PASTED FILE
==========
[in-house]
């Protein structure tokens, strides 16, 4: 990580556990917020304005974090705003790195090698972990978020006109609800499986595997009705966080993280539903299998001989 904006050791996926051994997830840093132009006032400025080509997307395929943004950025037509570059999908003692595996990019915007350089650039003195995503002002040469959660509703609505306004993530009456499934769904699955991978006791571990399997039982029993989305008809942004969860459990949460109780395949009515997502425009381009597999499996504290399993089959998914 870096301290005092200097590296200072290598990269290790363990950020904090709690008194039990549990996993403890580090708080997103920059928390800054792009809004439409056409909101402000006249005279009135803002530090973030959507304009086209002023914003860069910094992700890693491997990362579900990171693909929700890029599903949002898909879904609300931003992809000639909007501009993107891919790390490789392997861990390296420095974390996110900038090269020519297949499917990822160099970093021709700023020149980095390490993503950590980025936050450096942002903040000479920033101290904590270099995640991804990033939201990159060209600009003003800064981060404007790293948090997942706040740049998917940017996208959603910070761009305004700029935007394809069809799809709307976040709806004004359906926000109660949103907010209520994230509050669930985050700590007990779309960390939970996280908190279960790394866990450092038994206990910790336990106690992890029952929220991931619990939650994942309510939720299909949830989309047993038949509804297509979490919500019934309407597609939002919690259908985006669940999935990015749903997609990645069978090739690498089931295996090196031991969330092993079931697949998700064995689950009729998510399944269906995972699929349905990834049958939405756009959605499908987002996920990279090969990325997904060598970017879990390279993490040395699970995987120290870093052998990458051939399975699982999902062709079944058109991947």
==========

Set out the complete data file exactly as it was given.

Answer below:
[in-house]
């Protein structure tokens, strides 16, 4: 990580556990917020304005974090705003790195090698972990978020006109609800499986595997009705966080993280539903299998001989 904006050791996926051994997830840093132009006032400025080509997307395929943004950025037509570059999908003692595996990019915007350089650039003195995503002002040469959660509703609505306004993530009456499934769904699955991978006791571990399997039982029993989305008809942004969860459990949460109780395949009515997502425009381009597999499996504290399993089959998914 870096301290005092200097590296200072290598990269290790363990950020904090709690008194039990549990996993403890580090708080997103920059928390800054792009809004439409056409909101402000006249005279009135803002530090973030959507304009086209002023914003860069910094992700890693491997990362579900990171693909929700890029599903949002898909879904609300931003992809000639909007501009993107891919790390490789392997861990390296420095974390996110900038090269020519297949499917990822160099970093021709700023020149980095390490993503950590980025936050450096942002903040000479920033101290904590270099995640991804990033939201990159060209600009003003800064981060404007790293948090997942706040740049998917940017996208959603910070761009305004700029935007394809069809799809709307976040709806004004359906926000109660949103907010209520994230509050669930985050700590007990779309960390939970996280908190279960790394866990450092038994206990910790336990106690992890029952929220991931619990939650994942309510939720299909949830989309047993038949509804297509979490919500019934309407597609939002919690259908985006669940999935990015749903997609990645069978090739690498089931295996090196031991969330092993079931697949998700064995689950009729998510399944269906995972699929349905990834049958939405756009959605499908987002996920990279090969990325997904060598970017879990390279993490040395699970995987120290870093052998990458051939399975699982999902062709079944058109991947």